Pope: Poor, Yolanda victims, OFWs center of PH trip
MANILA, Philippines – It’s not the massive crowds, rock star welcome, flash mob, or Manila’s VIPs that matter most to Pope Francis as he visits the largest Catholic nation in Asia.
To the leader known for his simplicity and emphasis on the “peripheries,” the center of his 5-day visit to the Philippines is the country’s poor, primarily those struggling to recover from the world’s most powerful storm to hit land.
On his way to Manila on Thursday, January 15, the Pope gave a wide-ranging press conference aboard the papal plane that hit headlines globally for his new comments on the Charlie Hebdo attack in Paris. (READ: Pope Francis: You 'cannot insult' other people's religion)
Yet what Vatican correspondents described as “perhaps the most heartfelt moment” of the briefing was the pope’s response to a question from Filipino journalist Pia Hontiveros of 9News about his message to the many Filipinos who wish to see him but are unable to.
Responding slowly, Francis said, “My response to the question risks being overly simple. I will say a word.”
“The central message of this trip will be the poor, the poor who want to carry on, the poor who suffered from Typhoon Yolanda and who are still suffering the consequences, the poor who have faith and hope.”
The pontiff was referring to the people of Eastern Visayas devastated in the wake of Super Typhoon Yolanda (Haiyan) that flattened the region on November 8, 2013. Over a year since the disaster, many are still struggling to recover, and to find permanent shelter and livelihood.
Francis will get to meet some of them, including the children, when he visits Tacloban City and the town of Palo in Leyte on Saturday.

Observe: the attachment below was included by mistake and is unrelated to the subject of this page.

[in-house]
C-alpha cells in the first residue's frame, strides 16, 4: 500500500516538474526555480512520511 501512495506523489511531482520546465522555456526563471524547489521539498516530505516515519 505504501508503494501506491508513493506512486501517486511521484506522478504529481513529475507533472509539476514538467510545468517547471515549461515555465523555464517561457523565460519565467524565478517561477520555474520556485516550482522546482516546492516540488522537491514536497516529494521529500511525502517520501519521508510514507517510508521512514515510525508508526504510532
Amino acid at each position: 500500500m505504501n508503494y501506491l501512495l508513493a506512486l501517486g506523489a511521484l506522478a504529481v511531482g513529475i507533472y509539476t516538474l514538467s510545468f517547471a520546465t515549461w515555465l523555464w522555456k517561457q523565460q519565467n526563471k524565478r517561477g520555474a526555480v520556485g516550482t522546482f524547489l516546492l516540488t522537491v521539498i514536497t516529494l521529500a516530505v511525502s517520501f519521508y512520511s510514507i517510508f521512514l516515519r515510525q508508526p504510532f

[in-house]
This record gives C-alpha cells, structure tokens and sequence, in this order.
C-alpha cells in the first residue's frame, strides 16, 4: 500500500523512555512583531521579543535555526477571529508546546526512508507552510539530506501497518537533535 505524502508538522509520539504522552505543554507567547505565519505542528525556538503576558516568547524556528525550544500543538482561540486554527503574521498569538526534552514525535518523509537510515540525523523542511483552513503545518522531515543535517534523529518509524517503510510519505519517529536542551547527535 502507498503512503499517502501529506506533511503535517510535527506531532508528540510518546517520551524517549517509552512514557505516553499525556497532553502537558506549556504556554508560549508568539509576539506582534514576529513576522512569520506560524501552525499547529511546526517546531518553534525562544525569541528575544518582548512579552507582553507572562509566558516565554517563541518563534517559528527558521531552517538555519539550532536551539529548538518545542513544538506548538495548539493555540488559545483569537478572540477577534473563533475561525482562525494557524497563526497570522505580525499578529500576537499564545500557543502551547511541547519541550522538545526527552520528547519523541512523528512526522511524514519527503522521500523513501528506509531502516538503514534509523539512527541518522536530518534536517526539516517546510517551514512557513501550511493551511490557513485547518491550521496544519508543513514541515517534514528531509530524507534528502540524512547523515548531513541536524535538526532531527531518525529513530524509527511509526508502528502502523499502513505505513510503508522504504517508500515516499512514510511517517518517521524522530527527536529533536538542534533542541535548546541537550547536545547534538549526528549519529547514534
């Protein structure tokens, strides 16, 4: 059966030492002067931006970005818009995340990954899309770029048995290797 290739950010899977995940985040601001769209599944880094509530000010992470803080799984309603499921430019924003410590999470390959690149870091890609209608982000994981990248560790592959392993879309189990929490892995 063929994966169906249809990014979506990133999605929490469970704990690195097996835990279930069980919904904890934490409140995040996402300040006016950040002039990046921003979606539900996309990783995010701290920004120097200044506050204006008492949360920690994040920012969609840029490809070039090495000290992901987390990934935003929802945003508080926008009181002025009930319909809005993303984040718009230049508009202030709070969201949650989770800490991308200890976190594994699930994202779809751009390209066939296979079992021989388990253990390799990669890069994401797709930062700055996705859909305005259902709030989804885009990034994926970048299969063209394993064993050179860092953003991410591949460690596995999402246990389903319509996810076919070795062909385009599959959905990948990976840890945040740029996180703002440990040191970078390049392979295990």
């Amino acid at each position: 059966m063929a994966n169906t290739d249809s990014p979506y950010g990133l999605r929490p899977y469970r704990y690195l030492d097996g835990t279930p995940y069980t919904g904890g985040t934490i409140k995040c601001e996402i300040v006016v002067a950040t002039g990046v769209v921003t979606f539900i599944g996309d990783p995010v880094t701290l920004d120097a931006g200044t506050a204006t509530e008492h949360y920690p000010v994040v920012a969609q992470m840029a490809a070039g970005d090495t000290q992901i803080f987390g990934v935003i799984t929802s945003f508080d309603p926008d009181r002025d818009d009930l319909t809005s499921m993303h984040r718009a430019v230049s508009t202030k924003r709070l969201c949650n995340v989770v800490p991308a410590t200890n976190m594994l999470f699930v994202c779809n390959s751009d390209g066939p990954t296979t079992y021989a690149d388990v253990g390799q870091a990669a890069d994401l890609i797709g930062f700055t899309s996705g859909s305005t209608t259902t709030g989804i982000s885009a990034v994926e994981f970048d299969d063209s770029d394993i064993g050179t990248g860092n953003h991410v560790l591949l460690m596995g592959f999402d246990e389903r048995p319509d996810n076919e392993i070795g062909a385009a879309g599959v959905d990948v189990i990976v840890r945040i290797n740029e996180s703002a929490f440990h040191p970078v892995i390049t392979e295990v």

“The people of God, the poor, even the exploited poor, those who suffer many injustices, material, spiritual and existential. I’ll think of them when I’m in the Philippines,” he said.
Francis’ message is a poignant reminder as the so-called “pope mania” hits the Philippines, a country where 80 million or 80% of the population are Catholic, many of whom are passionately devout.
So intense is the fervor for Francis’ visit that pope merchandise is selling fast, the government declared holidays in the capital Manila, flights were cancelled on the same afternoon of Francis’ arrival on Thursday, and even banks, telecommunication companies and the stock market’s operations are affected.
Francis will be in the Philippines from January 15 to 19, and his Mass at the Rizal Park in Manila on Sunday is expected to draw one of the largest crowds for a papal event.
‘Filipinos forced to leave families for work’
Besides storm victims, Francis also touched on a key segment of Philippine society: overseas Filipino workers, known locally as OFWs.
Francis said that he met some Filipinos at the Vatican guesthouse of Santa Marta a few days ago.
“I looked at the Filipino employees, [and they told me] how they left their county to look for a better life, leaving behind mother, father, and children. The poor will be the focus,” he stressed.
The pope said the OFWs he met were attending a party that Ethiopians hosted to celebrate the Nativity by Eastern Churches.
Francis will hear the stories of Filipino families separated by migration when he meets them at the Mall of Asia (MOA) Arena in Pasay City on Friday.
Organizers said the Pope specifically requested to have “eye contact” with Filipino families to have “a real personal encounter.”
The Filipino Catholic Church identified “forced separation due to migration” as one of the pressing challenges families face.
As of 2012, the Philippine government said there were 10.49 million OFWs, meaning about one out of every 10 Filipinos works abroad.
Manila Archbishop Antonio Luis Cardinal Tagle said, “In the Philippines, many married couples separate not because they hate each other. They choose separation because of their love for their family. And they bear the pain of separation just to find jobs elsewhere.”
“What pastoral care should we provide for our OFWs so that they will remain faithful to their families left back home? And on the other hand, what can we do for those left behind so that they too remain faithful to their spouses or their parents who are abroad?”
Pope Francis can relate to the migrant experience. His own family left Italy for Argentina in the early 20th century. (READ: Pope Francis in the eyes of the Filipino)
He repeatedly calls for “the elimination of prejudices and presuppositions” in addressing migration, highlighting the need for policies protecting migrants from North Africa and the Middle East who drown on the way to Europe in search for a better life. – Ayee Macaraig/Rappler.com